Turning Human Ashes into Beads
South Korea is a densely-populated nation, and so has diminishing room for appropriate places to bury the dead. A law passed a decade ago even requires people to exhume loved ones within sixty years of burial. Cremation has thus become increasingly popular, and one company has responded to this change by offering to turn human ashes into small crystal beads:
Bonhyang founder and CEO Bae Jae-yul says the beads allow people to keep their relatives close to them, wherever they go. He also says stored ashes can rot, a claim denied by crematoriums. “Our beads are clean; they don’t become moldy and don’t go off and smell bad,” he says.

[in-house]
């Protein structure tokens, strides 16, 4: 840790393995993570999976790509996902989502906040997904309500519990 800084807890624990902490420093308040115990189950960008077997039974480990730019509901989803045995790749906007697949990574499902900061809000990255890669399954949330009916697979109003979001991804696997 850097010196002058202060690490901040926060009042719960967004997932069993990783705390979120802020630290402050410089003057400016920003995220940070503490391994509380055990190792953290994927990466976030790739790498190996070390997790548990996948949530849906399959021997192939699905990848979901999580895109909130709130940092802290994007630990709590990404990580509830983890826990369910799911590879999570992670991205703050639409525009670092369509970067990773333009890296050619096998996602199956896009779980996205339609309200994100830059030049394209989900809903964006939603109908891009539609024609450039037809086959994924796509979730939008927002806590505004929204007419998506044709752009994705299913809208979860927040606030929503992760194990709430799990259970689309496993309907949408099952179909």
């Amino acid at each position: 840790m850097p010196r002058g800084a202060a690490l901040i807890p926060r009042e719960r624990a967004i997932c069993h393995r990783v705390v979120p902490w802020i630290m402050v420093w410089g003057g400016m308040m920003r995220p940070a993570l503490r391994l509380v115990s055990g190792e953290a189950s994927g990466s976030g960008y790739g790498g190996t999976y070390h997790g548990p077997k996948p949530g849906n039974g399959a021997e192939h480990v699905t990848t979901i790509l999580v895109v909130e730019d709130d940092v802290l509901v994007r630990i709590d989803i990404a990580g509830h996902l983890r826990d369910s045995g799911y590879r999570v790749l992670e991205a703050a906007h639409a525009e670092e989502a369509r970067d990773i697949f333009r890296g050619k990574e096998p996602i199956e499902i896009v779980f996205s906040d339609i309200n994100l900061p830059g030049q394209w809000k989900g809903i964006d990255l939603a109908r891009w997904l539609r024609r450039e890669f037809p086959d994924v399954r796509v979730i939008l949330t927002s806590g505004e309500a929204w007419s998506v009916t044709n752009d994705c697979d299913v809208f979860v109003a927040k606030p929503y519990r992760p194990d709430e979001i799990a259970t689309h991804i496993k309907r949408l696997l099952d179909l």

Bae uses ultrahigh temperature to melt cremated ashes until they are crystalized and can be turned into beads in a 90-minute process. The colors are mostly blue-green but sometimes pink, purple and black.
The ashes of one person can produce four to five cups of beads, Bae says, although the ashes of young people have a higher bone density that can yield up to eight cups of beads.